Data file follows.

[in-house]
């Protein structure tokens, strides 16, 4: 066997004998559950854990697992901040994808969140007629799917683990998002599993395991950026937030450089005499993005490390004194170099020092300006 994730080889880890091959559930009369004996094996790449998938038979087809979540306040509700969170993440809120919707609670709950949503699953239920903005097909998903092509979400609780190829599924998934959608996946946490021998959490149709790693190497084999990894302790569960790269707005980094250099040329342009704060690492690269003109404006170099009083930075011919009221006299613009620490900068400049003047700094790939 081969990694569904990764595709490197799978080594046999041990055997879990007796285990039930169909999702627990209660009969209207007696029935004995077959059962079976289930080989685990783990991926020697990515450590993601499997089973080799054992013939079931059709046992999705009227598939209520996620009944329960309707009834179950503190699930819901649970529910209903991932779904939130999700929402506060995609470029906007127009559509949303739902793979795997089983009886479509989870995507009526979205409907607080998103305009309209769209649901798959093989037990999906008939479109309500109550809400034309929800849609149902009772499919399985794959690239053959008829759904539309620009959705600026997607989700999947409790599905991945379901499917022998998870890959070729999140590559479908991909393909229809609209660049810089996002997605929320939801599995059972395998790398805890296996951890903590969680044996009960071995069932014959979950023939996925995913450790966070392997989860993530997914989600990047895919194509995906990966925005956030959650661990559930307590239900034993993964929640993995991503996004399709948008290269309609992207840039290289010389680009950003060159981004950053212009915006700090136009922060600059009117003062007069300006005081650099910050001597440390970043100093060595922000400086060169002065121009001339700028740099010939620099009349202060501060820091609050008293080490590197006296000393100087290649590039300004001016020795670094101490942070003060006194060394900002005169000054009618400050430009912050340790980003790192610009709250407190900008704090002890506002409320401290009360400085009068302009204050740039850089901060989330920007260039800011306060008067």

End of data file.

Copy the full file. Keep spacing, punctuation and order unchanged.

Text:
[in-house]
């Protein structure tokens, strides 16, 4: 066997004998559950854990697992901040994808969140007629799917683990998002599993395991950026937030450089005499993005490390004194170099020092300006 994730080889880890091959559930009369004996094996790449998938038979087809979540306040509700969170993440809120919707609670709950949503699953239920903005097909998903092509979400609780190829599924998934959608996946946490021998959490149709790693190497084999990894302790569960790269707005980094250099040329342009704060690492690269003109404006170099009083930075011919009221006299613009620490900068400049003047700094790939 081969990694569904990764595709490197799978080594046999041990055997879990007796285990039930169909999702627990209660009969209207007696029935004995077959059962079976289930080989685990783990991926020697990515450590993601499997089973080799054992013939079931059709046992999705009227598939209520996620009944329960309707009834179950503190699930819901649970529910209903991932779904939130999700929402506060995609470029906007127009559509949303739902793979795997089983009886479509989870995507009526979205409907607080998103305009309209769209649901798959093989037990999906008939479109309500109550809400034309929800849609149902009772499919399985794959690239053959008829759904539309620009959705600026997607989700999947409790599905991945379901499917022998998870890959070729999140590559479908991909393909229809609209660049810089996002997605929320939801599995059972395998790398805890296996951890903590969680044996009960071995069932014959979950023939996925995913450790966070392997989860993530997914989600990047895919194509995906990966925005956030959650661990559930307590239900034993993964929640993995991503996004399709948008290269309609992207840039290289010389680009950003060159981004950053212009915006700090136009922060600059009117003062007069300006005081650099910050001597440390970043100093060595922000400086060169002065121009001339700028740099010939620099009349202060501060820091609050008293080490590197006296000393100087290649590039300004001016020795670094101490942070003060006194060394900002005169000054009618400050430009912050340790980003790192610009709250407190900008704090002890506002409320401290009360400085009068302009204050740039850089901060989330920007260039800011306060008067």